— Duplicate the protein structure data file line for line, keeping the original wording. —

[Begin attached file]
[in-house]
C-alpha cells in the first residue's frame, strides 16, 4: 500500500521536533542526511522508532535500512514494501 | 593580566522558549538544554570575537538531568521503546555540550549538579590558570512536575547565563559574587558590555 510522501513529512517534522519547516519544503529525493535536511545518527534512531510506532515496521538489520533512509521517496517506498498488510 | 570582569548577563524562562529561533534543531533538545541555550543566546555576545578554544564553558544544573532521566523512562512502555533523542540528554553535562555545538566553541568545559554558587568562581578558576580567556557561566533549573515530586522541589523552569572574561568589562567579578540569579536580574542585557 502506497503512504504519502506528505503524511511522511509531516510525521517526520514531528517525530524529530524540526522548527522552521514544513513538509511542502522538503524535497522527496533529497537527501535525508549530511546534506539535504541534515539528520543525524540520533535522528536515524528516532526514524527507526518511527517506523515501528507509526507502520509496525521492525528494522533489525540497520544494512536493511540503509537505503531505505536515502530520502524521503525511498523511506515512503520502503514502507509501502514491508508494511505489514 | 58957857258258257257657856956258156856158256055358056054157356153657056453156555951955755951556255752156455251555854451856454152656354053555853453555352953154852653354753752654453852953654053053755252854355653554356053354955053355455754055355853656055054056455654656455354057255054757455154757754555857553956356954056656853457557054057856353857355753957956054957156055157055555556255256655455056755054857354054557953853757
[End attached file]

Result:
[in-house]
C-alpha cells in the first residue's frame, strides 16, 4: 500500500521536533542526511522508532535500512514494501 | 593580566522558549538544554570575537538531568521503546555540550549538579590558570512536575547565563559574587558590555 510522501513529512517534522519547516519544503529525493535536511545518527534512531510506532515496521538489520533512509521517496517506498498488510 | 570582569548577563524562562529561533534543531533538545541555550543566546555576545578554544564553558544544573532521566523512562512502555533523542540528554553535562555545538566553541568545559554558587568562581578558576580567556557561566533549573515530586522541589523552569572574561568589562567579578540569579536580574542585557 502506497503512504504519502506528505503524511511522511509531516510525521517526520514531528517525530524529530524540526522548527522552521514544513513538509511542502522538503524535497522527496533529497537527501535525508549530511546534506539535504541534515539528520543525524540520533535522528536515524528516532526514524527507526518511527517506523515501528507509526507502520509496525521492525528494522533489525540497520544494512536493511540503509537505503531505505536515502530520502524521503525511498523511506515512503520502503514502507509501502514491508508494511505489514 | 58957857258258257257657856956258156856158256055358056054157356153657056453156555951955755951556255752156455251555854451856454152656354053555853453555352953154852653354753752654453852953654053053755252854355653554356053354955053355455754055355853656055054056455654656455354057255054757455154757754555857553956356954056656853457557054057856353857355753957956054957156055157055555556255256655455056755054857354054557953853757